views from the gods

saints and sinners of the stage and screen

The War on Error
Etcetera Theatre
7th August 2015


Publicity image for The War on Error

Photography provided by The Errors of Comedy

You would assume that the title of one of Shakespeare's famous farces with plenty of mistaken identity in it would be the perfect name for a sketch group where each performer plays a whole host of different characters. However, despite the very best of intentions and ambition, there's just not a huge amount to laugh at in The Comedy of Errors' 60-minute show The War on Error. This seven-strong troupe make their way through roughly two dozen sketches without ever really getting close to their target.

On the whole, The Errors aren't bad performers, they deliver their lines with all the gusto required of them. Shawn Lindsell sometimes doesn't project enough, but that's a minor point. Alexis Wieroniey and Simon Rudkin in particular have a confident presence. Presumably the group do at least find their own work funny, but they never corpse on stage, and their timing is fine. They do all however desperately need a better writer - enthusiasm is great, but it's just not enough.

Few sketches stand out. Before John Barron and Lindsell even open their mouths, we know we're watching a blind date that's gone wrong, and we know how the rest is going to pan out. There's no unexpected twist. Tristan Marshall oversees a tale of domestic violence between Wieroniey and Paul Whiting, bemoaning how the seriousness of the setup deprives the scene of any humour, but this double bluff falls flat. If you're going to take something as inherently upsetting and tragic as abuse, you have to do so in a really extreme way to push through from sad to hilarious. Here the joke is too tame to get any laughs.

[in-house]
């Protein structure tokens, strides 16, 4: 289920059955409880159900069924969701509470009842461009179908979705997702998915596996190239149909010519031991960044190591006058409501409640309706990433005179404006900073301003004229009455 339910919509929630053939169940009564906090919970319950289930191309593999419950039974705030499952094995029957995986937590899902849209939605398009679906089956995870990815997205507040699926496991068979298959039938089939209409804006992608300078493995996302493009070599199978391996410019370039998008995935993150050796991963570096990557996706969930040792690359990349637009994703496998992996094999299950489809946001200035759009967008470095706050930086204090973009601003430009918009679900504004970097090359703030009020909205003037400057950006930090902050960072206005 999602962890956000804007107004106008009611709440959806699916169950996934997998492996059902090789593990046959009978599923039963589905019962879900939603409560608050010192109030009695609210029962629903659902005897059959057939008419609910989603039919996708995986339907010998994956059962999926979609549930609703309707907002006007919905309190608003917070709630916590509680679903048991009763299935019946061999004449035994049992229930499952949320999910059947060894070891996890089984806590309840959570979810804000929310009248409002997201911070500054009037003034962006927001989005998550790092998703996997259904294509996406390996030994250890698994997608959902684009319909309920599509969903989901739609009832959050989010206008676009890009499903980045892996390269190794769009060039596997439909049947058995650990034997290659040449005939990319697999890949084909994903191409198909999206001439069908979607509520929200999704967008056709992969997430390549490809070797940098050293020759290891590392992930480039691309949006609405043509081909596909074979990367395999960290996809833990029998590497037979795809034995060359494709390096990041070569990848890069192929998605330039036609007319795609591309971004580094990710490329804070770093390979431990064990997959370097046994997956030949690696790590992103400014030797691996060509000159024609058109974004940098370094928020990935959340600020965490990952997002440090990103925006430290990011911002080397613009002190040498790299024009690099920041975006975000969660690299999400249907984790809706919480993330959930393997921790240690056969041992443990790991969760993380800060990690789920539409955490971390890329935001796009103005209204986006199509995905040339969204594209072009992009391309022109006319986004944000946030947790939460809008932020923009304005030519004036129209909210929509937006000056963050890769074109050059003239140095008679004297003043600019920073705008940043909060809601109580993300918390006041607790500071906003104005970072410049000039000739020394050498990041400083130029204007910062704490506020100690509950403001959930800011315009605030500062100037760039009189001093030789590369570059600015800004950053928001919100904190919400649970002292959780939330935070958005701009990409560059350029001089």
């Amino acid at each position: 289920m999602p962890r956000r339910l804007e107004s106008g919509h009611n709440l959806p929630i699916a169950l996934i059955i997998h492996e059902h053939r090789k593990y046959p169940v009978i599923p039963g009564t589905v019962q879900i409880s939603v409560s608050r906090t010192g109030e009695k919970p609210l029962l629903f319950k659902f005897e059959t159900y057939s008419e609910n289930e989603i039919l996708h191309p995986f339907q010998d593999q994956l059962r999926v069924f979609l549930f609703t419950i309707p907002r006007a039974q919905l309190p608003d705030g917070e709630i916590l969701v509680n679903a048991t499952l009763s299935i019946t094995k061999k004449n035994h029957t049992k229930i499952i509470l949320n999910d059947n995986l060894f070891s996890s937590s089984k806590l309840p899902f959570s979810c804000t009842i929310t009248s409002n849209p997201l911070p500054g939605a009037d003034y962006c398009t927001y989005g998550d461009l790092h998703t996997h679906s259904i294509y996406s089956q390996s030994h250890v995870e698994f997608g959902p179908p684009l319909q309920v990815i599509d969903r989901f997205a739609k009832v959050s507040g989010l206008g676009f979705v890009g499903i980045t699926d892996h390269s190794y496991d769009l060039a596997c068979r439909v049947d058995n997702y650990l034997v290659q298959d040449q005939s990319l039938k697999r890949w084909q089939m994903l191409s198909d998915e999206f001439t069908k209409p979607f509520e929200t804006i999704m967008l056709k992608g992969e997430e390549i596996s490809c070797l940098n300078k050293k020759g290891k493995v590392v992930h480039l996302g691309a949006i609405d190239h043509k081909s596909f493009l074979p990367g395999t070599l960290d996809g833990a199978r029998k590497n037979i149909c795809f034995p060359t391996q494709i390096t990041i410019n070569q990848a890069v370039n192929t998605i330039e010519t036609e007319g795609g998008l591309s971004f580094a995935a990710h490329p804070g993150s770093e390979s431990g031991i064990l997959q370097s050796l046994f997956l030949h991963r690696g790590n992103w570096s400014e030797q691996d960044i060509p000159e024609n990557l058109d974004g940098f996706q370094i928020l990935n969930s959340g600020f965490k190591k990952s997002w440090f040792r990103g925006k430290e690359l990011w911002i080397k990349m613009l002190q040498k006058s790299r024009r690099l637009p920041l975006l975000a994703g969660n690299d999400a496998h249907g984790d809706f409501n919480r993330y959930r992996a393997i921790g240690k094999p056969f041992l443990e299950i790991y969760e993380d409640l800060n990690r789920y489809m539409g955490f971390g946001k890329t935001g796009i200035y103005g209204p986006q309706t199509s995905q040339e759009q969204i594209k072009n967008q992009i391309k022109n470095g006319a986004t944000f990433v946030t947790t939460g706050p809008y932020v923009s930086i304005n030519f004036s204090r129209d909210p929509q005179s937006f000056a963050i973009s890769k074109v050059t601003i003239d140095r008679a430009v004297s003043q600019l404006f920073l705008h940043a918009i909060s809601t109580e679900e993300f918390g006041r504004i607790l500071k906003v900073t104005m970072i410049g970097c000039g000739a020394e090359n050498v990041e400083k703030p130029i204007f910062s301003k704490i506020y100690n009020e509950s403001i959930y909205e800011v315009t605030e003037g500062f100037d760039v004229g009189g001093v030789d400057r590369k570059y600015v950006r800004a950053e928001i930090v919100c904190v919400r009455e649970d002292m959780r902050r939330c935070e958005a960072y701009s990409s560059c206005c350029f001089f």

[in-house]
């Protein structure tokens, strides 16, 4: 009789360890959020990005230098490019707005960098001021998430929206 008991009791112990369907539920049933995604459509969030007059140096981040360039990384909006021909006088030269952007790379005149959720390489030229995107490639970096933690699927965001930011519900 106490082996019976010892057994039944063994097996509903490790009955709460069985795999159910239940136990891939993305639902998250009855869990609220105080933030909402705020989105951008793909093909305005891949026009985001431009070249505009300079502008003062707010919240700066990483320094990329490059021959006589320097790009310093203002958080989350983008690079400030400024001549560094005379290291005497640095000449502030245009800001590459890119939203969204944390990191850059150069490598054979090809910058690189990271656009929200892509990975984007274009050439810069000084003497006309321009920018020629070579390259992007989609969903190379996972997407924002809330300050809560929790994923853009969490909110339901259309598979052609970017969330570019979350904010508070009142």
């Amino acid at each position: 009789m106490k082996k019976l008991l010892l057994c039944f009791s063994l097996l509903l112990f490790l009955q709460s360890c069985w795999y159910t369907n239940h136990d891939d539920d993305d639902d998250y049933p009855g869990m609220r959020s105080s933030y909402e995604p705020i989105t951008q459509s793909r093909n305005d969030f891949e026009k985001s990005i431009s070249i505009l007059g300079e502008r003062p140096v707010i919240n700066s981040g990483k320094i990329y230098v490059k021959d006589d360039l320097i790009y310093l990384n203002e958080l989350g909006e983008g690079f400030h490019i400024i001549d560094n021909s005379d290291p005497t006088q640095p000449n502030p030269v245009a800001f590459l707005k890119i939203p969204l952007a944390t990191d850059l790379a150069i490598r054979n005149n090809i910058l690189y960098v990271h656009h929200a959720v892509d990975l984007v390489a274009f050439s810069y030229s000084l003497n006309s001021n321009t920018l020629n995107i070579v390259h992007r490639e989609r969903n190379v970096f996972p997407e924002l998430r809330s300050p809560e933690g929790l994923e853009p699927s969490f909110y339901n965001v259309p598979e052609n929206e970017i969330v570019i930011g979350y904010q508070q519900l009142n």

Just as you begin to realise there's no through line whatsoever, along comes Celine Boulhaya with a repeated joke about a woman who thinks a fake baby is real. This is an attempt to give The War on Error some structure, and the logic behind that is sound, but there's no point in recycling material when it doesn't garner any chuckles the first time round. A running gag should become more and more entertaining, the increasing familiarity feeling like an in-joke and really ramping up the humour for the audience. Sadly that's not the case here. We recognise the character, but we don't really care.

Music choices like Whole Lotta Love and Be My Baby are smart, and help sketches segue from one to the other. However, whilst this sort of finishing touch is nice, in many ways, it's completely irrelevant when the writing is so weak.

The show suddenly ends at its allocated time, with no real reason other than the group appear to have finally run out of sketches, and the venue need the stage back. The Errors seem like nice people who are close-knit and get on with each other well, but whilst having a good rapport can be very helpful in comedy, again, it always comes back to the quality of the material. The War on Error needs to be more edgy, intelligent and current. The performers are willing and able to go into battle, but they need a better plan if they're going to win next time.

The War on Error opened on 7th August and runs until 9th August 2015 at the Etcetera Theatre, as part of the Camden Fringe.

Nearest tube station: Camden Town (Northern)

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